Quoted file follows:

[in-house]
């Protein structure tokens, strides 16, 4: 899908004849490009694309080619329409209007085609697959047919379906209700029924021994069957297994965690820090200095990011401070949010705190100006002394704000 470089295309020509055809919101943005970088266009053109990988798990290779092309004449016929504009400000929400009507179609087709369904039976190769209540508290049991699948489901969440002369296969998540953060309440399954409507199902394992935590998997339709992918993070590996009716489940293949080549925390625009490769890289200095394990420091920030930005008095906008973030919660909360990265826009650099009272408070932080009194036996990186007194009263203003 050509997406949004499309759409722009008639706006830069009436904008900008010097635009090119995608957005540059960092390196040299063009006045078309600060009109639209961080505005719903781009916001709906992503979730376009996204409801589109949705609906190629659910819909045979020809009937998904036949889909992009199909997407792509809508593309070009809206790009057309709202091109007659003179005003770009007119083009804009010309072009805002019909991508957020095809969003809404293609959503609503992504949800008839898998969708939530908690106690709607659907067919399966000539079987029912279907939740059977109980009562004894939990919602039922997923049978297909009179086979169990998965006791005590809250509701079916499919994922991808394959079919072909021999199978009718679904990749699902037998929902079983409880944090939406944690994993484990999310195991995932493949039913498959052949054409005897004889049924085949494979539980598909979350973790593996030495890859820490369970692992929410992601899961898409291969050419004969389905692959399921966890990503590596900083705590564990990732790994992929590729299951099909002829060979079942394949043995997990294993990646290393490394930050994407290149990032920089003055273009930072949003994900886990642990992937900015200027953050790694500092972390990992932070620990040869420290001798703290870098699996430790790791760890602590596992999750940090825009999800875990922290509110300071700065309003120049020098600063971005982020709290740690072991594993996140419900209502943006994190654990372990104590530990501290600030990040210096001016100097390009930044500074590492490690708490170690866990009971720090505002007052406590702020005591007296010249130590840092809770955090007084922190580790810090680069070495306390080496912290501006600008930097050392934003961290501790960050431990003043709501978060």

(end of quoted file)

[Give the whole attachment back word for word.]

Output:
[in-house]
């Protein structure tokens, strides 16, 4: 899908004849490009694309080619329409209007085609697959047919379906209700029924021994069957297994965690820090200095990011401070949010705190100006002394704000 470089295309020509055809919101943005970088266009053109990988798990290779092309004449016929504009400000929400009507179609087709369904039976190769209540508290049991699948489901969440002369296969998540953060309440399954409507199902394992935590998997339709992918993070590996009716489940293949080549925390625009490769890289200095394990420091920030930005008095906008973030919660909360990265826009650099009272408070932080009194036996990186007194009263203003 050509997406949004499309759409722009008639706006830069009436904008900008010097635009090119995608957005540059960092390196040299063009006045078309600060009109639209961080505005719903781009916001709906992503979730376009996204409801589109949705609906190629659910819909045979020809009937998904036949889909992009199909997407792509809508593309070009809206790009057309709202091109007659003179005003770009007119083009804009010309072009805002019909991508957020095809969003809404293609959503609503992504949800008839898998969708939530908690106690709607659907067919399966000539079987029912279907939740059977109980009562004894939990919602039922997923049978297909009179086979169990998965006791005590809250509701079916499919994922991808394959079919072909021999199978009718679904990749699902037998929902079983409880944090939406944690994993484990999310195991995932493949039913498959052949054409005897004889049924085949494979539980598909979350973790593996030495890859820490369970692992929410992601899961898409291969050419004969389905692959399921966890990503590596900083705590564990990732790994992929590729299951099909002829060979079942394949043995997990294993990646290393490394930050994407290149990032920089003055273009930072949003994900886990642990992937900015200027953050790694500092972390990992932070620990040869420290001798703290870098699996430790790791760890602590596992999750940090825009999800875990922290509110300071700065309003120049020098600063971005982020709290740690072991594993996140419900209502943006994190654990372990104590530990501290600030990040210096001016100097390009930044500074590492490690708490170690866990009971720090505002007052406590702020005591007296010249130590840092809770955090007084922190580790810090680069070495306390080496912290501006600008930097050392934003961290501790960050431990003043709501978060």